Journalists around the world recently received an email, inviting them to compete in the Shell Economist writing competition on a provocative subject: "Do we need nature?" The answer would seem obvious but, as the organizers themselves reminded would-be competitors, with the advent of biotechnology and genetically modified (GM) crops, the entire scenario has changed. If food and fiber can be produced in the laboratory, do we still need to preserve wild plants and animals, which collectively go under the title "biodiversity"?
With GM technology, the debate regarding our dependence or otherwise on nature, far from abating, has intensified. As in the case of the Green Revolution, which based itself on high-yielding grains, GM crops narrow the genetic base of agriculture. Indeed, some food crops will possess specific pesticide-resistant properties which would permit seed companies to promote their brands.
The US multinational Monsanto was toying with the idea of developing what critics called "terminator technology", implying seeds that would self-destruct, so to speak, without the capacity to propagate. All this would take us further from nature's diversity, not to mention the hardships it would impose on farmers who would always have to buy their seeds from the market, even if they wanted to save and plant their own. Faced with a barrage of criticism, Monsanto has temporarily retreated on this front.
India is one of the 12 "mega-diversity" countries in the world, with about seven per cent of all wild plants and animals on just two per cent of the earth's surface. In other words, it is one of the "diverse dozen" countries on the planet. Last year saw the publication of an excellent report on the National Biodiversity Strategy & Action Plan, for which the technical and policy core group was the Pune-based NGO, Kalpavriksh.
The report reminds us that although the proportion of the country's GDP contributed by the primary sector - agriculture, forests, fisheries and related activities - is declining, it provides employment to as much as 58 per cent of all workers. Since 72 per cent of the population lives in rural areas, people depend on these land and water resources for their food, health, shelter and livelihood systems. In fact, several communities derive their name from the occupation or craft they pursue, as the series of studies called "The Peoples of India" by the Anthropological Survey of India points out.
Diversity is still measured by the yardstick developed by Russian scientist N I Vavilov half a century ago. He divided the world's crop-producing regions into eight centers of plant origin. India figures in this list because about 166 species of crops and 320 species of wild relatives of cultivated crops are believed to have originated here. These have been enriched by "migrations" from both Africa as well as the Indo-Malayan region, not to mention deliberate or accidental introduction by travellers, invaders, missionaries and others through the course of Indian history.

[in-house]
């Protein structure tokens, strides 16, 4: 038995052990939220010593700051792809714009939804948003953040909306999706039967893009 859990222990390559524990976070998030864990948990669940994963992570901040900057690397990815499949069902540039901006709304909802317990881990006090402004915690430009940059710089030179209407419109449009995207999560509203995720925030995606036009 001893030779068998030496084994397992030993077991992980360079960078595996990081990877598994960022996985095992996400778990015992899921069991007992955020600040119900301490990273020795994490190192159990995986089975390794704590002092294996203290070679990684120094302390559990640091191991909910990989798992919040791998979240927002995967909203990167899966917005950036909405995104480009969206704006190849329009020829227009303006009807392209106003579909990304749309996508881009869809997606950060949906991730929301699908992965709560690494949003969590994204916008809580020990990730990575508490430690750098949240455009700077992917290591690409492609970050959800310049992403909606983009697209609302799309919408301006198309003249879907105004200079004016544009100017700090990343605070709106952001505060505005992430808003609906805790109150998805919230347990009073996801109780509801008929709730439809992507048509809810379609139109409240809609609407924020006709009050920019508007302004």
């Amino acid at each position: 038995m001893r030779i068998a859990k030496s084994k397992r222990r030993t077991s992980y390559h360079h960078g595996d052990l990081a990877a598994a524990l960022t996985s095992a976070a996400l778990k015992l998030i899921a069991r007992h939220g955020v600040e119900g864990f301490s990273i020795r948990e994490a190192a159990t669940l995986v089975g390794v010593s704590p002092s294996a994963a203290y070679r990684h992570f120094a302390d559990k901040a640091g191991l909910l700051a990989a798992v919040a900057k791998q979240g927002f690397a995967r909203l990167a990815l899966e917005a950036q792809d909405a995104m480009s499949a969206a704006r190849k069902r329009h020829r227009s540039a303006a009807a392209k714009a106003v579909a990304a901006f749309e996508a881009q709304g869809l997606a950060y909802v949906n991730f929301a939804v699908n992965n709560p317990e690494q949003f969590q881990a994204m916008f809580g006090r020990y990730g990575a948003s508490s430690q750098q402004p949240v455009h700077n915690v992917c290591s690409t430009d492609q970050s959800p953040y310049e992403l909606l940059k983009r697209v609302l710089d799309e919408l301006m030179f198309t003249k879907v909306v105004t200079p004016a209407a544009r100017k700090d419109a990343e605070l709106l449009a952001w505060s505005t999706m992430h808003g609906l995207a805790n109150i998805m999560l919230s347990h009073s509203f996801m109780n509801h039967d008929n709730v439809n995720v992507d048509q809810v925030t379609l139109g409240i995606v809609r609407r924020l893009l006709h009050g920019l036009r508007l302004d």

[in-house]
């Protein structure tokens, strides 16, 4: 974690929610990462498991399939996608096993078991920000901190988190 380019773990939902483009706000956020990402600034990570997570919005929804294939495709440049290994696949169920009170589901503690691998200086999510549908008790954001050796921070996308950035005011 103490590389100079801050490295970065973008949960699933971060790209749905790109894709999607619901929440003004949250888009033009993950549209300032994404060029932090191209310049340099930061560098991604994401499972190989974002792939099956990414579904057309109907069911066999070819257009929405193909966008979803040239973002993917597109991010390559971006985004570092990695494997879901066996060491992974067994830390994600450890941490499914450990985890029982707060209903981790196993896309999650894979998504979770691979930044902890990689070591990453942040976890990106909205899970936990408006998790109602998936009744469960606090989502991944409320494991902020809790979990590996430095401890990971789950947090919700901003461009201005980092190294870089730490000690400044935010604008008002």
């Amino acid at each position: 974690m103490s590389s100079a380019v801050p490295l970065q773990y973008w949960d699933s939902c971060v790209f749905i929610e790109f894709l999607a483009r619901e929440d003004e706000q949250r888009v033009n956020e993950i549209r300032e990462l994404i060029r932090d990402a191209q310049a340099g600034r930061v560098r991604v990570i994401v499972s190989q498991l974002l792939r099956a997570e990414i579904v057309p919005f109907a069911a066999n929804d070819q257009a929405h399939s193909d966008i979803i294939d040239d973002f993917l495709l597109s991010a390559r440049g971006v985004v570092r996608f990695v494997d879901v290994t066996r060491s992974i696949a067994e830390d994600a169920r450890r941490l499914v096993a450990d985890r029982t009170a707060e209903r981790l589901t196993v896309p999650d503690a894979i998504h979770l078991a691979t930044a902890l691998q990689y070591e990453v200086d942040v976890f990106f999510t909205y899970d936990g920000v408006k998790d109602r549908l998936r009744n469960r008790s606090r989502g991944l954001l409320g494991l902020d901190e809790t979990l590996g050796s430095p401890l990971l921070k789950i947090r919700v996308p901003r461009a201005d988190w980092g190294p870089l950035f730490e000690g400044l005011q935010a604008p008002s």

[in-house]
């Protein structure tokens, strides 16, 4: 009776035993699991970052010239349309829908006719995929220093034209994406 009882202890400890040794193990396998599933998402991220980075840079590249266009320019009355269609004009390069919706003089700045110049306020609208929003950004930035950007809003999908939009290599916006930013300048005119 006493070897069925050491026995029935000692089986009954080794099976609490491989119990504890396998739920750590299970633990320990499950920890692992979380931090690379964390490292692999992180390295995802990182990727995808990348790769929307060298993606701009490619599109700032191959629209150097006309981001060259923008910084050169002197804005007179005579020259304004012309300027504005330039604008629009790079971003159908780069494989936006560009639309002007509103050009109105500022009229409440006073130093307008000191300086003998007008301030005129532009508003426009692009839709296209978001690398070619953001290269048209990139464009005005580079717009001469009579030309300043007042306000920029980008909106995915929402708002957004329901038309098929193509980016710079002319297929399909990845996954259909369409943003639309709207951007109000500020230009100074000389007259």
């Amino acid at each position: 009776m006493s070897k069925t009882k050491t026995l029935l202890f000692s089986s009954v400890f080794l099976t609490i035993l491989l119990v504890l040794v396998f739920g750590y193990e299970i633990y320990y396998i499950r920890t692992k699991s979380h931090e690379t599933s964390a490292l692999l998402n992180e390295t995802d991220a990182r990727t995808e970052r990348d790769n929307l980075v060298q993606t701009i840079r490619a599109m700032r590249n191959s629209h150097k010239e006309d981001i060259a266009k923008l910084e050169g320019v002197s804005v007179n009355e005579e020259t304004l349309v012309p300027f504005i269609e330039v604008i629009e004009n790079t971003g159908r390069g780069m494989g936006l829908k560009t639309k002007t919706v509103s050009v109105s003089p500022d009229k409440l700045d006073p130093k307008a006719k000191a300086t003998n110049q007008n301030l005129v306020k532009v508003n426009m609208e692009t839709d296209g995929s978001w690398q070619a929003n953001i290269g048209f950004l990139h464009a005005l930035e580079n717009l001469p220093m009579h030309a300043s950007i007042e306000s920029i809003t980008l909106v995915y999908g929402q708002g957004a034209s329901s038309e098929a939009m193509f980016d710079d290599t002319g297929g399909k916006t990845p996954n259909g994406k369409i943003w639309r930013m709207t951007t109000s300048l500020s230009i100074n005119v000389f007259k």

Rice is a classic example. According to Dr S D Sharma of the Central Rice Research Institute in Cuttack (Orissa), at least 50,000 varieties of rice have been grown in India till fairly recently. Unfortunately, with the new so-called improved varieties, the range of all food and other crops is rapidly diminishing. Worldwide, as many as 80,000 plants edible plants have been identified in human history, of which 3,000 have been used consistently. However, only 150 have been cultivated on a large scale and just 10 to 20 provide 80 to 90 per cent of calories today. Modern agriculture, as the report points out, suffers from "genetic poverty".
In February, India's Lower House of Parliament (Lok Sabha) passed the Biological Diversity Bill. This legislation is a Trade-Related Intellectual Property Rights (TRIPS) measure, closely connected with the new patent regime, and puts in place a framework for protecting the country's enormous diversity from exploitation by domestic or foreign companies. Local communities - at least on paper - stand to benefit when traditional knowledge is appropriately utilized.
As things are, living substances - plants and animals - are excluded from the Indian Patents Act and the new GM regime makes it imperative to encompass them. While TRIPS confers monopoly rights to commercial users of biodiversity, the controversial Convention on Biological Diversity, pushed through by the UN system, gives indigenous knowledge the same protection as bio-resources.
India's biodiversity strategy and action plan was remarkable as much for its conclusions as for the transparent and participatory manner in which it was formulated, thanks almost exclusively to the involvement of Kalpavriksh. There was a series of biodiversity marches, exhibitions, public hearings and other expressions of people's beliefs in the wealth of their natural resource base, all of which have contributed to this rich and diverse document.